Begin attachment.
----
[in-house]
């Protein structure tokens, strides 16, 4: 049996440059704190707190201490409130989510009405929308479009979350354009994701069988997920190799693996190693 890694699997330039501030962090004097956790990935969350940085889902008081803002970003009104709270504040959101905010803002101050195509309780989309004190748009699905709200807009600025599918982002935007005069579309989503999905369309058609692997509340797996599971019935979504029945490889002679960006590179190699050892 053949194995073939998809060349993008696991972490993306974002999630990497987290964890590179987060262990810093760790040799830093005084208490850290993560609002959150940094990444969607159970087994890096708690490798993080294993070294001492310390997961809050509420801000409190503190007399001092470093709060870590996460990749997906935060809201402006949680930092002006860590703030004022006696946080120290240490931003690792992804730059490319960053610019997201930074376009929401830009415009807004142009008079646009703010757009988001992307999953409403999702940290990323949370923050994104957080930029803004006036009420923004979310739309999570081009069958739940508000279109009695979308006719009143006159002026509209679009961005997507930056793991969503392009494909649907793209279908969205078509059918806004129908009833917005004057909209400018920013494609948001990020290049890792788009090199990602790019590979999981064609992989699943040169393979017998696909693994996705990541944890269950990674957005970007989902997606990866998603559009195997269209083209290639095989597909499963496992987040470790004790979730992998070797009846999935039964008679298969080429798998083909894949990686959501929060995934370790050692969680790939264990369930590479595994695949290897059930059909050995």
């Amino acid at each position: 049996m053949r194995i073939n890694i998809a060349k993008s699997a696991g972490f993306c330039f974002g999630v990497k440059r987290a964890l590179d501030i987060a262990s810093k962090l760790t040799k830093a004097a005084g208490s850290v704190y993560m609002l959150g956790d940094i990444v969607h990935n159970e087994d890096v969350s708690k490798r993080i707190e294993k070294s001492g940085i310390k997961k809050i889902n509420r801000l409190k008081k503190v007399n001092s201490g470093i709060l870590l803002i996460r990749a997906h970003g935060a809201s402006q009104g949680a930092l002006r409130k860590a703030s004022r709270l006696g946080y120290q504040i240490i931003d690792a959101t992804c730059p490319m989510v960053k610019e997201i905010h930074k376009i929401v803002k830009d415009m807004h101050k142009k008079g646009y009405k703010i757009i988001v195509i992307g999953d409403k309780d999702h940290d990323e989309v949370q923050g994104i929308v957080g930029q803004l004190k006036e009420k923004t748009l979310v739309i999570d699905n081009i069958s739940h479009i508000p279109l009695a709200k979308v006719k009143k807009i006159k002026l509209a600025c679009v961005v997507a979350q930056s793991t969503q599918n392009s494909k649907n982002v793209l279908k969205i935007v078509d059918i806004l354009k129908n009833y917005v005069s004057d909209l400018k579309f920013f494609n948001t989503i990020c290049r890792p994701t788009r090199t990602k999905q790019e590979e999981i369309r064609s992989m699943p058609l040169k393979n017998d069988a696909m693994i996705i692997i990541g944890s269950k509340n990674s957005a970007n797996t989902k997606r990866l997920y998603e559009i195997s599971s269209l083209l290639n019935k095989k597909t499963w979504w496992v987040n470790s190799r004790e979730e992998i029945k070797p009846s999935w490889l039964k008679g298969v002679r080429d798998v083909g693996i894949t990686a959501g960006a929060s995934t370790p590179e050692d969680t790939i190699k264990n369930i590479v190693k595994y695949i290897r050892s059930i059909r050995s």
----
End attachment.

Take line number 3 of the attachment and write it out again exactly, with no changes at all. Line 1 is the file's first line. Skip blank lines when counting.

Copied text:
């Amino acid at each position: 049996m053949r194995i073939n890694i998809a060349k993008s699997a696991g972490f993306c330039f974002g999630v990497k440059r987290a964890l590179d501030i987060a262990s810093k962090l760790t040799k830093a004097a005084g208490s850290v704190y993560m609002l959150g956790d940094i990444v969607h990935n159970e087994d890096v969350s708690k490798r993080i707190e294993k070294s001492g940085i310390k997961k809050i889902n509420r801000l409190k008081k503190v007399n001092s201490g470093i709060l870590l803002i996460r990749a997906h970003g935060a809201s402006q009104g949680a930092l002006r409130k860590a703030s004022r709270l006696g946080y120290q504040i240490i931003d690792a959101t992804c730059p490319m989510v960053k610019e997201i905010h930074k376009i929401v803002k830009d415009m807004h101050k142009k008079g646009y009405k703010i757009i988001v195509i992307g999953d409403k309780d999702h940290d990323e989309v949370q923050g994104i929308v957080g930029q803004l004190k006036e009420k923004t748009l979310v739309i999570d699905n081009i069958s739940h479009i508000p279109l009695a709200k979308v006719k009143k807009i006159k002026l509209a600025c679009v961005v997507a979350q930056s793991t969503q599918n392009s494909k649907n982002v793209l279908k969205i935007v078509d059918i806004l354009k129908n009833y917005v005069s004057d909209l400018k579309f920013f494609n948001t989503i990020c290049r890792p994701t788009r090199t990602k999905q790019e590979e999981i369309r064609s992989m699943p058609l040169k393979n017998d069988a696909m693994i996705i692997i990541g944890s269950k509340n990674s957005a970007n797996t989902k997606r990866l997920y998603e559009i195997s599971s269209l083209l290639n019935k095989k597909t499963w979504w496992v987040n470790s190799r004790e979730e992998i029945k070797p009846s999935w490889l039964k008679g298969v002679r080429d798998v083909g693996i894949t990686a959501g960006a929060s995934t370790p590179e050692d969680t790939i190699k264990n369930i590479v190693k595994y695949i290897r050892s059930i059909r050995s």